Recent studies indicate that Denmark is lagging behind its Nordic neighbours Sweden and Norway when it comes to the early detection of cancer. The numbers indicate that every other Dane chooses to wait and see how early symptoms will play out rather than going to the doctor.
In light of this fact, Cancer Society Kræftens Bekæmpelse has today launched a new campaign that aims to educate Danes about the need to go to the doctor as soon as possible by raising awareness about cancer’s seven most common symptoms.
The initiative is also the result of a recent study that found that eight out of ten Danes think friends and relatives (who could potentially notice and comment on physical changes and other symptoms) are not involved enough in each others’ lives.
“Often you yourself will notice that you have started to cough, lost weight or that a mole has changed, but not always. Many will respond quicker [to the need to visit a doctor] if one of their peers comments on [any perceived changes] because it is no longer one’s own little concern,” Cancer Society psychologist Merete Maersk told Kristeligt Dagblad.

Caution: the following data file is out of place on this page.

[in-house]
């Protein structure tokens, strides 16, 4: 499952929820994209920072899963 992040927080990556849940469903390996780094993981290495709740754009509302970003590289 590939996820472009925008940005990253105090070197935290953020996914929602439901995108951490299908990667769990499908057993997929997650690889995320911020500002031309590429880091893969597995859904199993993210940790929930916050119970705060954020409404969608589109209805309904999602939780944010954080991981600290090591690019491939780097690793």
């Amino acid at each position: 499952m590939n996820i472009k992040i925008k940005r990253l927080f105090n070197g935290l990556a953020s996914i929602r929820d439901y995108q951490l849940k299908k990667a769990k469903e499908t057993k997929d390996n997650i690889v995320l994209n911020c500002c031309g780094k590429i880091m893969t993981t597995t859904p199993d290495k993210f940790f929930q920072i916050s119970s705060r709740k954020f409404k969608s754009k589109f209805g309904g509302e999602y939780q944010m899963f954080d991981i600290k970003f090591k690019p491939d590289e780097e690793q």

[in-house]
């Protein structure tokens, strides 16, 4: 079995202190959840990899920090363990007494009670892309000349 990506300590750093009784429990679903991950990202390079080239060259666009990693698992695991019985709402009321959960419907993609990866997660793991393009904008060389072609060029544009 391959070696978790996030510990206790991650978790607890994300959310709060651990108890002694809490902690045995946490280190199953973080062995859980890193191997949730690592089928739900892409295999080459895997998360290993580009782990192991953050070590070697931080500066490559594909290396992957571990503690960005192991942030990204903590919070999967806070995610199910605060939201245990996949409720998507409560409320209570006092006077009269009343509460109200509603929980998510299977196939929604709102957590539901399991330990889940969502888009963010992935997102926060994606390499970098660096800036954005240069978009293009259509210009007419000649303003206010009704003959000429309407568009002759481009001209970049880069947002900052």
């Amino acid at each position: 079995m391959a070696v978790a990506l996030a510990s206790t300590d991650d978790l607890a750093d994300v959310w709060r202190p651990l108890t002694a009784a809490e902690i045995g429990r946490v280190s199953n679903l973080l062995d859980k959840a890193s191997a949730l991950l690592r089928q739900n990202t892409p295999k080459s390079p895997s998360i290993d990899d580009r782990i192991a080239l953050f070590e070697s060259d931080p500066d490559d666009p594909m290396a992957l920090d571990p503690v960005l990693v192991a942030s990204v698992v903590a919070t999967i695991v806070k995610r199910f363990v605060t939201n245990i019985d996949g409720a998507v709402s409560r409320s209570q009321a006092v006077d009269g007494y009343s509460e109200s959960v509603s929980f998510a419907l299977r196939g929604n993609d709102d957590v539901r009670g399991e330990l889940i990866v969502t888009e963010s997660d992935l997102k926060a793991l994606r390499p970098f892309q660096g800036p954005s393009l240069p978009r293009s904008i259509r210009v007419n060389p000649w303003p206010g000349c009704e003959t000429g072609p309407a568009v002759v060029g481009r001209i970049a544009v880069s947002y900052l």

More hurtful than helpful?
However, doctors have warned that the campaign may do more to hurt than help patients, saying that if symptoms are far enough advanced to be noticeable, the disease has most likely progressed past the early stages.
“When people have symptoms that can be viewed by friends and family, it is no longer reasonable to talk about an early diagnosis, and it is therefore unlikely that the campaign will improve the prognosis significantly,”
Other doctors believe the campaign may hurt patients and the general populace by causing unnecessary worry.
“It can create unnecessary worries and if people go to the doctor more, there is a risk they will be exposed to unnecessary studies which can have harmful effects,” Juhl Jørgensen, a doctor at Det Nordiske Cochrane Center, told the newspaper paper.
The Ethics of Involvement
Meanwhile, a former chairman and senior consultant of Det Etiske Råd, Ole Hartling, believes that a ‘diagnostic culture’ may compromise people’s ability to enjoy life.
“One should not be negligent when signs of disease appear, but there is a tendency to exaggerate the concern, so that in itself becomes a kind of disease,” he said.
Thomas Ploug, an ethics professor at Aalborg University who is a member of Det Etiske Råd, agreed and emphasised the need to strike a balance.
“The appeal is reasonable, but it is important to find a balance,” he said.
“We are bombarded with information about harmful substances. It may take the upper hand [in our interactions] especially with close relations, because the health of those we care for means a lot to us.”